State Issues

ACEC Ohio is the leading authority that advocates, protects and promotes the engineering business in Ohio. Our top priority is to build working relationships with legislators, state agencies and peer state trade associations to keep key leaders informed about industry issues and pro-business regulations.

 ACEC Ohio is committed to representing the interests of our member firms to improve public policy. Our advocacy efforts include meeting with state legislators at events and often one-on-one meetings along with lobbying on our top priorities. This outreach keeps our concerns at top of mind when state leaders are making decisions affecting the engineering industry.

For the latest legislative updates,  click here.

Click below to read more about our priorities that we continue to advocate on behalf of consulting engineers. 

ACEC Ohio Bill Monitoring Report

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ACEC Ohio's Advocacy Handout

ACEC Ohio Indemnification Bill Enacted Effective March 14, 2023:

Senator Bill Blessing introduced Senate Bill 56, a piece of legislation which would regulate the use of indemnity provisions in contracts related to public improvements. Many of our member firms have been confronted with having to sign a contract with a state or local agency that included uninsurable “broad form” indemnification and/or defense requirements.

As a matter of fairness, design professionals should not be asked to indemnify and/or defend another party for losses that the designer did not cause, cannot insure against, and were caused by factors beyond the designer’s control. Senate Bill 56 will prohibit requiring design professionals to indemnify public agencies for claims that are not attributable to negligent, reckless, or intentional wrongful conduct on the part of the design professional.

Governor Mike DeWine signed Senate Bill 56. The bill became effective March 14, 2023.

Supreme Court Decisions

Statute of Repose--Supreme Court Decision: The decision could have significant impact limiting liability exposure to design professionals in Ohio.  Click Here for Statute of Repose Information.

Residency Bill (HB 180) update:

Ohio Supreme Court Upholds Residency Bill from 2016

ACEC Ohio pleased with high court decision

From Gongwer news source:

High Court Upholds Legislature's Move To Thwart City Hiring Requirements

The General Assembly acted legally when blocking the city of Cleveland's ordinance requiring public construction contractors to hire residents, the Ohio Supreme Court ruled Tuesday.

The split ruling reversed lower court findings in favor of the city and upheld the 2016 law (HB180, 131st General Assembly) that detractors had argued ran afoul of home rule protections in the Ohio Constitution.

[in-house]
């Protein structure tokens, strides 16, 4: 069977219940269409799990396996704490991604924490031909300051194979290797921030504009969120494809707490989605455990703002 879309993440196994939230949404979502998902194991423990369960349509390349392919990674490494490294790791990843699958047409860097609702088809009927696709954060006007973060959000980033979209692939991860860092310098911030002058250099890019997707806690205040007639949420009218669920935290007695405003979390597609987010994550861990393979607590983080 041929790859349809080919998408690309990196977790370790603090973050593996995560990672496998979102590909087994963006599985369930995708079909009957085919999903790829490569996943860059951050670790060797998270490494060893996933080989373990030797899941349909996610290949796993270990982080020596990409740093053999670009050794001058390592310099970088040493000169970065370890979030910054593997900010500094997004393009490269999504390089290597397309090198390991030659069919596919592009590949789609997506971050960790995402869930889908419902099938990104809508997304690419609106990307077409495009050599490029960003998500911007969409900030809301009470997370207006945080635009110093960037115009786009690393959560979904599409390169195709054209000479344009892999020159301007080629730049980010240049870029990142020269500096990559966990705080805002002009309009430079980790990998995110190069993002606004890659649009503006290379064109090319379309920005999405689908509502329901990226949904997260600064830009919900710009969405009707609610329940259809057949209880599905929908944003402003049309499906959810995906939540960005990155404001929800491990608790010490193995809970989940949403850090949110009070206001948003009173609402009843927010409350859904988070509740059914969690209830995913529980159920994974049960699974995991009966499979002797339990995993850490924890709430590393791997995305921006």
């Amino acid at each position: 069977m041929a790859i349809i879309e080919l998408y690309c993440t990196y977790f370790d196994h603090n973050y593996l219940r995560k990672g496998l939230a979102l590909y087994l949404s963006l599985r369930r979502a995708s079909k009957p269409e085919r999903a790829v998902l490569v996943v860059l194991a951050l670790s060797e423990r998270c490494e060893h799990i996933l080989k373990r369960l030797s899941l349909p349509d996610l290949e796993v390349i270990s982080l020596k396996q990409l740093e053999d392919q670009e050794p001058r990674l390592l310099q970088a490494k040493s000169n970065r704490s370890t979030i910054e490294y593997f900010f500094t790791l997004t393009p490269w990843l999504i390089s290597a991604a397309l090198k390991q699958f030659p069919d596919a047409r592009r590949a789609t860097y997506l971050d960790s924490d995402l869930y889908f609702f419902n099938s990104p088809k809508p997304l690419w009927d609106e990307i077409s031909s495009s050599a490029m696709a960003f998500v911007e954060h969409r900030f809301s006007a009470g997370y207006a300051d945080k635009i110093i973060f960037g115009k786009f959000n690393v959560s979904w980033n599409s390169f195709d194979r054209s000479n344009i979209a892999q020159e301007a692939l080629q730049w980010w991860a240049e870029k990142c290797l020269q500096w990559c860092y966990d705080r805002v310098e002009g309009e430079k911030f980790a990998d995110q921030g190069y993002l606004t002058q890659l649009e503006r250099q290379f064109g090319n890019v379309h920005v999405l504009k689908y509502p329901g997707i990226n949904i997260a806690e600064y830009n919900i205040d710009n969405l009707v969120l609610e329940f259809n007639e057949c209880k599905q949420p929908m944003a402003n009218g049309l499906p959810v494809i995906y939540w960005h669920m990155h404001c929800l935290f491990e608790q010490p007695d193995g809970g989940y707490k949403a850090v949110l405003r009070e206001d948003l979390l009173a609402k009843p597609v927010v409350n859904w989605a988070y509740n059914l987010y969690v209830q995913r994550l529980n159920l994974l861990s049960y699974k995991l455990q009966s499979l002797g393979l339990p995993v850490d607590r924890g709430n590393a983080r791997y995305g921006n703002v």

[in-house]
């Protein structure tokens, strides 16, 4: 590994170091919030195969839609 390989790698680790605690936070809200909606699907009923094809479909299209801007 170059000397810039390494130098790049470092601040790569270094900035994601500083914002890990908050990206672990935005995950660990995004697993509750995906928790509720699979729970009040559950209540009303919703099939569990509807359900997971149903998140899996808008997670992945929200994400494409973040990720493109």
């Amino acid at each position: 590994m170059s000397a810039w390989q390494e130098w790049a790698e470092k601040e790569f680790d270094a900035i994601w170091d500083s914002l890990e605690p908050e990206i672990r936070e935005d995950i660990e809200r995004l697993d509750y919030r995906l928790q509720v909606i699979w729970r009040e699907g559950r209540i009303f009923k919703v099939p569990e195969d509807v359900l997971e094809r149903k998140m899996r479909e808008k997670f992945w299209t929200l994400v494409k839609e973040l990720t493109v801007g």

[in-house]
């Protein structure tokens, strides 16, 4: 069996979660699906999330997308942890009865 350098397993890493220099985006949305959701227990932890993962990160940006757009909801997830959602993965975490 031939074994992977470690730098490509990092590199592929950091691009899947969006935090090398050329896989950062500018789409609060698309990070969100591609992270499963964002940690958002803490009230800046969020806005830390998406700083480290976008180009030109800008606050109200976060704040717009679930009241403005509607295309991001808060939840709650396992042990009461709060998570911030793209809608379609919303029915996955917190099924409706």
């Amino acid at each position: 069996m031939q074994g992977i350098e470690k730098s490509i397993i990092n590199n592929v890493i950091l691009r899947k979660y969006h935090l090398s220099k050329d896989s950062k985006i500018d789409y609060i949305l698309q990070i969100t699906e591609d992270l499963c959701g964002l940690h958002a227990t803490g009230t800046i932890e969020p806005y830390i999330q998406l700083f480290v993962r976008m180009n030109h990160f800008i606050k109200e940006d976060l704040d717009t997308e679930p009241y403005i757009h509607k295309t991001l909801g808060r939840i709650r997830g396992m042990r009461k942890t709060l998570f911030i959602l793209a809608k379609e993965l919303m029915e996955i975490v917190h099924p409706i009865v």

Cleveland maintained the law could not prevent the city from mandating that public construction contracts over $100,000 include a provision requiring city residents to perform 20% of the work, the court reported.

In her lead opinion, Justice Sharon Kennedy wrote that Article II, Section 34 of the Ohio Constitution is "a broad grant of authority to the General Assembly to legislate for the welfare of the working people in Ohio."

"The legislature exercised that authority in enacting R.C. 9.75, which protects all employees engaged in the construction trades from public-improvement contracts that impose conditions on employment favoring a public authority's own residents to the detriment of other construction workers in the state," she wrote.

Justices Judith French and Patrick Fischer joined Justice Kennedy's opinion. Justice Patrick DeWine concurred in judgment only in a separate written opinion joined in part by Justice Melody Stewart.

Chief Justice Maureen O'Connor wrote a dissenting opinion joined by Justice Michael Donnelly and Justice Stewart.

The majority erred in its application of the law to the case at hand, the chief justice wrote, saying the cited code section is "not about wages, hours, or workplace conditions and hazards."

"These were the issues in the minds of members of the constitutional convention during which Article II, Section 34 was proposed," she wrote.

Chief Justice O'Connor also disputed the contention that the bill enacted a "general law" that could supersede home rule.

"If not authorized under Article II, Section 34 of the Ohio Constitution, R.C. 9.75 cannot stand if it violates a municipality's home-rule authority," she wrote.

ACEC Ohio supported HB 180 and joined industry partners in filing amicus briefs at both the Appellate and Ohio Supreme Court levels.

Advancing the Business of Engineering